Buying your first home will likely be one of the most exciting and scary times of your life. Beyond the basic considerations - location, number of bathrooms, ranch style vs. multilevel - there are a number of important financial factors to determine before deciding which house is right for you.
1. Determine how a home purchase will affect your current lifestyle. In addition to the overall expense of the home, it is important to consider how long you plan to stay in the home, as well as your overall debt, both on credit cards and other loans. According to Investopedia.com, affordability should be the No. 1 thing you look for in a home, but you also need to be stable enough to know you are going to want to live in the home you pick for at least 10 years. If not, you could get stuck in a home you can't afford in a city you're ready to leave.
Not surprisingly, location not only affects affordability, but also potential resale value. Amy Hoak of MarketWatch states, "Homes located within walking distance of amenities such as schools, parks and shopping aren't only more convenient for their owners, often they're also worth more than homes in neighborhoods where driving is the rule." Consider your lifestyle when you choose a location. Spending more to live within strolling distance of your favorite shops and restaurants is only valuable if you'll take advantage of that proximity. BankRate.com offers a handy tool to help predict your monthly mortgage payments in different communities.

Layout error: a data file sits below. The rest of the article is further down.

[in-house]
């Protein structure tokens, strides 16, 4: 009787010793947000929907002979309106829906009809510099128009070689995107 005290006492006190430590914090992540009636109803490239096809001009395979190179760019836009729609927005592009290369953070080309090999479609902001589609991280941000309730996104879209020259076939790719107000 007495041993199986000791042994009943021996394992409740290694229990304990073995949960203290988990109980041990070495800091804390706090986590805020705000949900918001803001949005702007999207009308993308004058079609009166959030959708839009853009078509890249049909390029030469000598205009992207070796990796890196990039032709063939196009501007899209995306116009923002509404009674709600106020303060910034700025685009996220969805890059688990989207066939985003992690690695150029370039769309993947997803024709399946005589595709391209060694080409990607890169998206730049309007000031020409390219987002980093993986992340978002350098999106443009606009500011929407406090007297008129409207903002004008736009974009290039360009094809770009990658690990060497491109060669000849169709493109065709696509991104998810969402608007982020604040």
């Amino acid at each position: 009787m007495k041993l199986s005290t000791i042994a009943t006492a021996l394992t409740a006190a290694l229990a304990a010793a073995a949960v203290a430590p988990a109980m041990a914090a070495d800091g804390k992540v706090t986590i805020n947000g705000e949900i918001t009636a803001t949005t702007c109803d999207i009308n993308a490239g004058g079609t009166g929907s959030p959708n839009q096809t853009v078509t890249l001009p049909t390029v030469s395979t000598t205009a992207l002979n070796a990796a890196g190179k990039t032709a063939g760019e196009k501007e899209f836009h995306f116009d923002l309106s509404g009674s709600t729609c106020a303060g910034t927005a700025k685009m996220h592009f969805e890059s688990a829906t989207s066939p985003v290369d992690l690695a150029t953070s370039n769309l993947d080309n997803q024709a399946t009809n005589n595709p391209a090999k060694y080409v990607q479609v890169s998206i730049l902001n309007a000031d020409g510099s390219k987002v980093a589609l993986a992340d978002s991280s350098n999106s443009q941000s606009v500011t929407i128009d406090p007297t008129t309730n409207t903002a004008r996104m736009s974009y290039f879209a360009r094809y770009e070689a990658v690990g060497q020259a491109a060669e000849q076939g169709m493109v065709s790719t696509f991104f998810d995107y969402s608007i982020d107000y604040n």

2. Consider your options for purchasing a home. Building a new home gives you greater control over style and finishes, though your move-in date will depend on the construction schedule. Newer existing homes will likely require fewer updates than an older home, but may be priced at a premium. If you are shopping for a starter home, consider your plans for the future. A smaller house may require less home maintenance and upkeep, but if you are looking for a larger long term investment and a place to grow and raise a family, opting for more space from the get-go may make the most sense.
3. Whatever the condition or age of the home you purchase, there's always the chance you'll want to make some changes, such as renovating a bathroom or upgrading your kitchen, or remodeling parts of the home to accommodate an expanding family. Try to anticipate and factor these costs into your total budget before purchasing a home. When it's time for these changes, will you be ready financially?
According to Consumer Reports, kitchen and bathrooms are at the top of homeowner's wish lists in terms of rooms that need work. Luckily, updating the kitchen or bathroom to reflect your personal style doesn't have to be an expensive task. Replacing your plumbing fixtures and finishes can dramatically transform the space.
Buying a home is one of life's major milestones. If you are just starting the house hunting process, consider starting your search online at sites such as Zillow, Houzz, and Pinterest to get a feel for the homes and decor styles that appeal to you most. In addition to finding styles you like, this research will also help you find potential options within your price range. Remember, before making any purchases, consider your total budget and make sure you're prepared for not just the mortgage, but also any necessary improvements.